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Good-bye to an old friend - and friendly competitor
By By Burl Gilyard, F&C Real Estate Writer August 17, 2006
When I started working for Finance and Commerce a few years ago, I found myself in competition with my old friend Terry Fiedler. Fiedler was then covering the commercial real estate beat for the Minneapolis Star Tribune.
The idea of us competing was more than a little comical to me. Terry had been covering the local business community since I was in high school. Although we never worked for the same publication, I considered him an older colleague and mentor.
But for a time, we were chasing the same stories and talking to the same people. Terry broke news, wrote compelling stories and brought seasoned perspective to his commercial real estate coverage. If you're reading this column, Terry may have written about you or your company.
On midday Saturday, I got the stunning, heartbreaking news that Terry, age 47, had died that morning in the home of his girlfriend, Kelli. Shell-shocked family and friends gathered, trying to make sense of something that still makes no sense to anyone.
Before joining the Star Tribune in 1996, Terry had been editor of Corporate Report magazine, a job he loved. Under Terry, the now-defunct magazine was a stellar regional business magazine.
Early in his career, Terry had worked for the Minnesota Business Journal and the Boston-based New England Business Journal. Both titles were defunct long ago.
Even though Terry lamented the superficial trends of the modern news business, he was truly passionate about reporting and journalism. Terry had a strong work ethic. Last week alone he had four bylines in the paper.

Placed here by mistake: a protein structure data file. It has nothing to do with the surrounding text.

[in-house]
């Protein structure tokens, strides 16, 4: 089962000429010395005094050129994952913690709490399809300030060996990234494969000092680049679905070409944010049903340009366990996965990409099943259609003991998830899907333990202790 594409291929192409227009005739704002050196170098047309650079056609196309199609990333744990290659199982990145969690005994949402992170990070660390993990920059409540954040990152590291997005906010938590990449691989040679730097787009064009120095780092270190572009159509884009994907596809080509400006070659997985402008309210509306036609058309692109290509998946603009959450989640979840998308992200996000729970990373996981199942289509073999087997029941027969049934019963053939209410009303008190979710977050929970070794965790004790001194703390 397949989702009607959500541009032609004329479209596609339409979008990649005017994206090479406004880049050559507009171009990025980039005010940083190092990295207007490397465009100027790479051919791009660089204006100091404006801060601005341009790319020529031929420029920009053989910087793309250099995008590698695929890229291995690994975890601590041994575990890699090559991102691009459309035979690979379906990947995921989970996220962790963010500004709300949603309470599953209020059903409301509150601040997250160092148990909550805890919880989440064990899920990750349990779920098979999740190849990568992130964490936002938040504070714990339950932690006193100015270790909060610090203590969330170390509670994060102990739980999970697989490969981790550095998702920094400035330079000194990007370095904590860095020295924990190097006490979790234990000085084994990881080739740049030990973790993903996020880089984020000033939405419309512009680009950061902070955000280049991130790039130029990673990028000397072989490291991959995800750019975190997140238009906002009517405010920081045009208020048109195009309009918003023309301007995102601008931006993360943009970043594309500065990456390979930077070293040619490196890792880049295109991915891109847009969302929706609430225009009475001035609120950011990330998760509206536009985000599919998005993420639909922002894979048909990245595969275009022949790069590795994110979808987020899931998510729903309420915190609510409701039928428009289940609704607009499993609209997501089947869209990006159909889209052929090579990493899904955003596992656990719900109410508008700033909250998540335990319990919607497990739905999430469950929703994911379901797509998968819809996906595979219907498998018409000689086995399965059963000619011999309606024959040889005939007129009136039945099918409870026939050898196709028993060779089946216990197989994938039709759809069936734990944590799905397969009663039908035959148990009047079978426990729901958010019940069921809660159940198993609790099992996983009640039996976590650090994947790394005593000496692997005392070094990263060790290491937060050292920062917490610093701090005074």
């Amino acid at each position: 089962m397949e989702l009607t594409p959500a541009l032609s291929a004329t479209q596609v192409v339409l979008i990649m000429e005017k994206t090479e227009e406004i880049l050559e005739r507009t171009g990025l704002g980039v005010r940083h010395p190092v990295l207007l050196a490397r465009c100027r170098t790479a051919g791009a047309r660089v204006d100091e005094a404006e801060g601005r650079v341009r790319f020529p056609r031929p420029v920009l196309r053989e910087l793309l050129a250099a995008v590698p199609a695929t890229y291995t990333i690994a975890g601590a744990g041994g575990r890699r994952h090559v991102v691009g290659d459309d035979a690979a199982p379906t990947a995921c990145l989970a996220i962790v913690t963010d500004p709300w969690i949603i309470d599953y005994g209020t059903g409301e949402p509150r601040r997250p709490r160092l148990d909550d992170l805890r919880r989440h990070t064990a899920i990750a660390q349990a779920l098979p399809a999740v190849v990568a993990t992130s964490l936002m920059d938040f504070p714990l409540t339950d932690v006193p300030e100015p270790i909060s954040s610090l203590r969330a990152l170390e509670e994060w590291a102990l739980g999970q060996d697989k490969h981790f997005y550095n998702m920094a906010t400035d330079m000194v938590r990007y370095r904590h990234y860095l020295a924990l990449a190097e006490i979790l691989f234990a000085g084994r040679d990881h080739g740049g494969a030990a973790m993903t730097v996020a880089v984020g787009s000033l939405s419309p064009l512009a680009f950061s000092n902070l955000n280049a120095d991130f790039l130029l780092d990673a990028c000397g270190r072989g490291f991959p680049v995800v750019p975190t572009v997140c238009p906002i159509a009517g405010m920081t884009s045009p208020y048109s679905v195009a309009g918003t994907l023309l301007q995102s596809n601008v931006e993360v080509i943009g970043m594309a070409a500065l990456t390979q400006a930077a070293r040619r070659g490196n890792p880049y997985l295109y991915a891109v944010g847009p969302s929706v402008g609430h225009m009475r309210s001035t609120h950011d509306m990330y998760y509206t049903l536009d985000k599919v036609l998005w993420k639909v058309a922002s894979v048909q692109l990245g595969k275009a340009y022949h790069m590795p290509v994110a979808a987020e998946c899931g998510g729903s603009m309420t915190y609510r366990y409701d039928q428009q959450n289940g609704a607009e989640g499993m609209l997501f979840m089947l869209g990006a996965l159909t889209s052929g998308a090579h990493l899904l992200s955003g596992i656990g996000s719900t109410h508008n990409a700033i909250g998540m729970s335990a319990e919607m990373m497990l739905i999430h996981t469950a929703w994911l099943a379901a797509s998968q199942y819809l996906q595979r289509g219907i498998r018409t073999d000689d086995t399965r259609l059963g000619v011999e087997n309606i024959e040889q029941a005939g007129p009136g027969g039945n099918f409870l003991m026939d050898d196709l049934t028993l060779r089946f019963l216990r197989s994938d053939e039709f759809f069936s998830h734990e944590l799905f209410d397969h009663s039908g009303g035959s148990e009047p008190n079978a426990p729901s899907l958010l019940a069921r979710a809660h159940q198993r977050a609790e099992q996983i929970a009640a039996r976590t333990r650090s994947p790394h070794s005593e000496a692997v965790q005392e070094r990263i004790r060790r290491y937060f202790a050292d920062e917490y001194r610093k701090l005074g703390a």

If someone asked me to say good things about Terry Fiedler, I would never shut up. Terry loved his family and would often quote his father, who runs the Fiedler Ford car dealership in Grantsburg, Wis. Terry was always reading. He loved Jim Harrison, Cormac McCarthy, Richard Ford, Thomas McGuane and J.F. Powers.
A proud native of western Wisconsin, Terry was a lifelong fan of the Green Bay Packers and hosted an annual "Packer Party" at his home. He loved "The Shack Sandwich" at the late, great Pickled Parrot restaurant in downtown Minneapolis.
Terry was a generous and selfless friend to many. To list them here would take up this entire column and still leave out too many names. He loved music, particularly Warren Zevon. Like Zevon, Terry had a dark, self-deprecating sense of humor and a heart of gold. We cursed and lamented Zevon's own premature death, to cancer, at age 56 in 2003. We had seen Zevon's last local concert a few years earlier at First Avenue.
He kidded me on the phone when I would tell him that I had to "scamper." Terry loved words and there was something about "scamper" that tickled him. It became an inside joke between us. The dictionary on my desk defines "scamper" as "to run or go hurriedly or quickly."
You scampered far too soon, old friend.
Wherever you are, I hope they've already put you to work at the magazine.
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